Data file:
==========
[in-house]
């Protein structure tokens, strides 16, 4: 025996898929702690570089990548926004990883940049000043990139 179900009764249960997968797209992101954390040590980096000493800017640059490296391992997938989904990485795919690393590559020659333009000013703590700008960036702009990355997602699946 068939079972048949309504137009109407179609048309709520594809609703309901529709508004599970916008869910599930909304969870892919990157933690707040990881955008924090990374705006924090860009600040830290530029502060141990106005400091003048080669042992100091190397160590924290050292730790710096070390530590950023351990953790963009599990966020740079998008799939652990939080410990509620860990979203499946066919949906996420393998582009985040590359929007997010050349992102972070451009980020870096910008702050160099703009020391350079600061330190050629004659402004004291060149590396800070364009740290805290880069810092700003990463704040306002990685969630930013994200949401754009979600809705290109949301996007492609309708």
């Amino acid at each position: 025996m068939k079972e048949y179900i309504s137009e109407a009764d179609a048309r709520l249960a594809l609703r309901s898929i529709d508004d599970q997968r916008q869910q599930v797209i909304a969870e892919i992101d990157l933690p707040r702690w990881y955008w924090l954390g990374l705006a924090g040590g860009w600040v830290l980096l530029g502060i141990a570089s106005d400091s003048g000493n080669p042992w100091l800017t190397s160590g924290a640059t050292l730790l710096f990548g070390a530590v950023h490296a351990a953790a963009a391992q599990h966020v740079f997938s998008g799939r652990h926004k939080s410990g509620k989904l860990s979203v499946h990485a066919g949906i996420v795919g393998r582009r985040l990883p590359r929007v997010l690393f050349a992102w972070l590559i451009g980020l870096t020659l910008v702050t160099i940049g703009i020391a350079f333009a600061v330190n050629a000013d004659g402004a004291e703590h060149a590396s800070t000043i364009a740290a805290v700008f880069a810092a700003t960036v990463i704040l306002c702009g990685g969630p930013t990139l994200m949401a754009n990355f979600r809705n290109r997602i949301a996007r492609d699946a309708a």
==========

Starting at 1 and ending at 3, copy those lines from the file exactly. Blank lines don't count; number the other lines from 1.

[in-house]
């Protein structure tokens, strides 16, 4: 025996898929702690570089990548926004990883940049000043990139 179900009764249960997968797209992101954390040590980096000493800017640059490296391992997938989904990485795919690393590559020659333009000013703590700008960036702009990355997602699946 068939079972048949309504137009109407179609048309709520594809609703309901529709508004599970916008869910599930909304969870892919990157933690707040990881955008924090990374705006924090860009600040830290530029502060141990106005400091003048080669042992100091190397160590924290050292730790710096070390530590950023351990953790963009599990966020740079998008799939652990939080410990509620860990979203499946066919949906996420393998582009985040590359929007997010050349992102972070451009980020870096910008702050160099703009020391350079600061330190050629004659402004004291060149590396800070364009740290805290880069810092700003990463704040306002990685969630930013994200949401754009979600809705290109949301996007492609309708």
């Amino acid at each position: 025996m068939k079972e048949y179900i309504s137009e109407a009764d179609a048309r709520l249960a594809l609703r309901s898929i529709d508004d599970q997968r916008q869910q599930v797209i909304a969870e892919i992101d990157l933690p707040r702690w990881y955008w924090l954390g990374l705006a924090g040590g860009w600040v830290l980096l530029g502060i141990a570089s106005d400091s003048g000493n080669p042992w100091l800017t190397s160590g924290a640059t050292l730790l710096f990548g070390a530590v950023h490296a351990a953790a963009a391992q599990h966020v740079f997938s998008g799939r652990h926004k939080s410990g509620k989904l860990s979203v499946h990485a066919g949906i996420v795919g393998r582009r985040l990883p590359r929007v997010l690393f050349a992102w972070l590559i451009g980020l870096t020659l910008v702050t160099i940049g703009i020391a350079f333009a600061v330190n050629a000013d004659g402004a004291e703590h060149a590396s800070t000043i364009a740290a805290v700008f880069a810092a700003t960036v990463i704040l306002c702009g990685g969630p930013t990139l994200m949401a754009n990355f979600r809705n290109r997602i949301a996007r492609d699946a309708a």